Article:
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Mind Games

I don’t know what’s going on in my head…I’m so uninterested in everything. Life has been crazy busy lately and I hate it. I mean, I like it in the moment because every minute has a purpose, but when it all stops, like today, all the emotions just overwhelm me.

Right now I’m feeling all of the little snubs and judgments from my mom, all of the nights I didn’t want to fall asleep, all of the innocent but hurtful comments and questions from one of the kids I nanny, all of the unanswered texts, all of the situations where I feel I embarrassed myself, the disappointment that my mom is actually retired, the heartbreak of saying goodbye to our llama and the fear that this is it for me.

I went through a period this spring where I really felt like I was supported by the adults in my life. Everyone I told about nannying would praise me for being resilient enough to handle that all the time. But now I’m feeling the opposite. I seem to be encountering more people now who expect a lot more of me. And I just can’t handle the emotion that comes with that. Because, I think, on some level I know they’re right. It’s like when people say it’s easier to believe the negative opinions of you than the positive.

I want to love what I’m doing and I know that this is what I want to be doing, but I just can’t seem to ignore everyone else’s opinions. I feel like they need me to move on and challenge myself, but I feel like I’m already challenging myself by sticking with this. It’s really hard to basically want to just be a 50s housewife in an era of female empowerment. I respect all of the women who truly do want to go out into the workforce and make a difference and “have it all.” But I’m not one of them. And I just wish that people would respect that.

My mom was truly a trailblazer. She was one of a handful of women in her class at dental school in the early to mid 70s. That’s a lot to live up to. Because of her persistence and determination, I feel like the people who have known her the longest expect similar from me. I don’t want to disappoint anyone, but I also need to do what I want to do.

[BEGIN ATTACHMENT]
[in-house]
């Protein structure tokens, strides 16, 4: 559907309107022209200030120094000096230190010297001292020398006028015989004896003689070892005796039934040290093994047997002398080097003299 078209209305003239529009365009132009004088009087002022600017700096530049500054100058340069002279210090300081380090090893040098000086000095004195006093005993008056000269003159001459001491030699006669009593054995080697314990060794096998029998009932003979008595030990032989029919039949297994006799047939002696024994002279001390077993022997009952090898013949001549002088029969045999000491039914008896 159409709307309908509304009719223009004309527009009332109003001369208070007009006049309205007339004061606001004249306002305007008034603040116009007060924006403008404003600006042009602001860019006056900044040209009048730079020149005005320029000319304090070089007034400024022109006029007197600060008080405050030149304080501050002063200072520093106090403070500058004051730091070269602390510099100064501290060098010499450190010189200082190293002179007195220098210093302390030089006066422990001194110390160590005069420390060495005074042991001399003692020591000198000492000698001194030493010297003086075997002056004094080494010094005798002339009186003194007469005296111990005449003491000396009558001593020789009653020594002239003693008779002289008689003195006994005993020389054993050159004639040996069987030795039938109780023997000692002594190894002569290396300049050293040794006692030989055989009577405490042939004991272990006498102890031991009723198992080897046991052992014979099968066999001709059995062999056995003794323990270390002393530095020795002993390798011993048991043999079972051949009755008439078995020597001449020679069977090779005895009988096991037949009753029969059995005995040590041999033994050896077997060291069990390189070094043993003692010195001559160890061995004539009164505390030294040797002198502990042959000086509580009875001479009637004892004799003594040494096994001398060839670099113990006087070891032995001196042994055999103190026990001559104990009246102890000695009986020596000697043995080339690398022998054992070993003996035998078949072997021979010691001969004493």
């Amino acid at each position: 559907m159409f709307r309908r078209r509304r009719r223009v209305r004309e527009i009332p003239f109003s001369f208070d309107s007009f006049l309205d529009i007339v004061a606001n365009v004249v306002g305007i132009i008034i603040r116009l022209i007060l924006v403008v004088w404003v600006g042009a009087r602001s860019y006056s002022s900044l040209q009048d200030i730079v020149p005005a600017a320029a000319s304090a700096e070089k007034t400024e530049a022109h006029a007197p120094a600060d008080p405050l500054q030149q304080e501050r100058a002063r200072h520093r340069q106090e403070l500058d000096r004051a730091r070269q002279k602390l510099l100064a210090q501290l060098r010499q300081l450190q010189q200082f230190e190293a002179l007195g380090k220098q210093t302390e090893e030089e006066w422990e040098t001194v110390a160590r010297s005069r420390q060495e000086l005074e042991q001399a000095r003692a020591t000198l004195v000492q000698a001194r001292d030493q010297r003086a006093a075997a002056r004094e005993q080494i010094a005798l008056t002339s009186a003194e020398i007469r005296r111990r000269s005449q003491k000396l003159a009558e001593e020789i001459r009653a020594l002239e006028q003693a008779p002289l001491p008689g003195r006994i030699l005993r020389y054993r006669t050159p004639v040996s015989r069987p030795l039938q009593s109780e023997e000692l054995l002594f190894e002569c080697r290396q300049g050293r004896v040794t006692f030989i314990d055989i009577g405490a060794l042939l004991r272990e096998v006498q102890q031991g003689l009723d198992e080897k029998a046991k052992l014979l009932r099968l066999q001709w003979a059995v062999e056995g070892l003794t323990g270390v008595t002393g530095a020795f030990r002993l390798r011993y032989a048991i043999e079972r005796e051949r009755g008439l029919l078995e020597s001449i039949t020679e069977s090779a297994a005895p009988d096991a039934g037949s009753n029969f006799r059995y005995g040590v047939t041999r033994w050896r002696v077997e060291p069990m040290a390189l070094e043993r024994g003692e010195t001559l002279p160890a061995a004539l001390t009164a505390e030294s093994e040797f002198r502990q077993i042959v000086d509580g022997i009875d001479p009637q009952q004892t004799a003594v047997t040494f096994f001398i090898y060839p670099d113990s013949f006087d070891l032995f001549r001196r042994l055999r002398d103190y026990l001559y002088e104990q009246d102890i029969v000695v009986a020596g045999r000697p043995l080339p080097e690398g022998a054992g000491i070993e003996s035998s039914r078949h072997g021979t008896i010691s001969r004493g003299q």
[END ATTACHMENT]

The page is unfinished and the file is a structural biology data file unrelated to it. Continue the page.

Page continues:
I know, I know. As long as I am truly happy with my life, they will be too.

But my mind likes to play games.

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P.S. I hope to post a bathroom update soon! It’s looking incredible!

Summer of Change

There are lot of changes happening this summer.

My parents are currently at my mom’s retirement dinner with her coworkers. She has one more day of work left, next Tuesday, followed by a few weeks of moving everything out and then she’s done. It’s very exciting for her, but a little scary for my dad and I. We have no idea how she’s going to fill her time–she’s starting to show signs of maybe being ready to slow down a bit, but she’s always been a very busy and involved person. We’ve learned how to keep the house running without her around and, honestly, really like it that way.

We are also in the midst of a bathroom renovation that rapidly grew to include siding, trim, carpet and other odd jobs around the house. My dad and I spent a good portion of Mother’s Day moving everything from my room and bathroom down to the guest bedroom and bathroom. (We let my mom do whatever she wanted; she chose gardening.) We didn’t realize how bad the bathroom looked until it was all emptied out!

Since I moved downstairs, we’ve discovered more and more things to improve in that bathroom. We’re replacing just about everything that doesn’t require more than a drill or a wrench to remove.

 

My bathroom is getting a little more work done…

I was really dreading the first day of demo. I thought I would really miss my space, but now that it’s all torn apart I’m just really excited for the finished product, which should be stunning! They’re putting up drywall next week, so things will really start taking shape!

On the less exciting end of the spectrum, my parents think they’ve found a new home for our last llama, Rosie. The process really sped up after a visit from one of my uncles. He tends to make things happen and straight up asked my dad why we still had Rosie. He hadn’t even been in the house five minutes when he called up a llama farm in eastern Wisconsin. That didn’t pan out, but he was applying some pressure and my dad finally decided to look into it seriously. They found a petting zoo about 90 minutes south of here that’s interested.

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I’m having trouble adjusting to the thought of not having any llamas. I was only two when my parents got the first two, which means that we’ve had them for 20 years. And Rosie was the only one who was born here. She’s never known anything different and now they’re going to send her to a petting zoo? She still seems to be pretty happy here, even if she doesn’t have any other llamas to socialize with. And I can’t imagine not having llamas around for my niece and nephew. My dad can understand that. Which is why he’s agreed to having chicks, ducks or pheasants every spring. Birds fly away before winter! So we now have four chicks.

So, yeah. Lots of changes. This will be an interesting summer.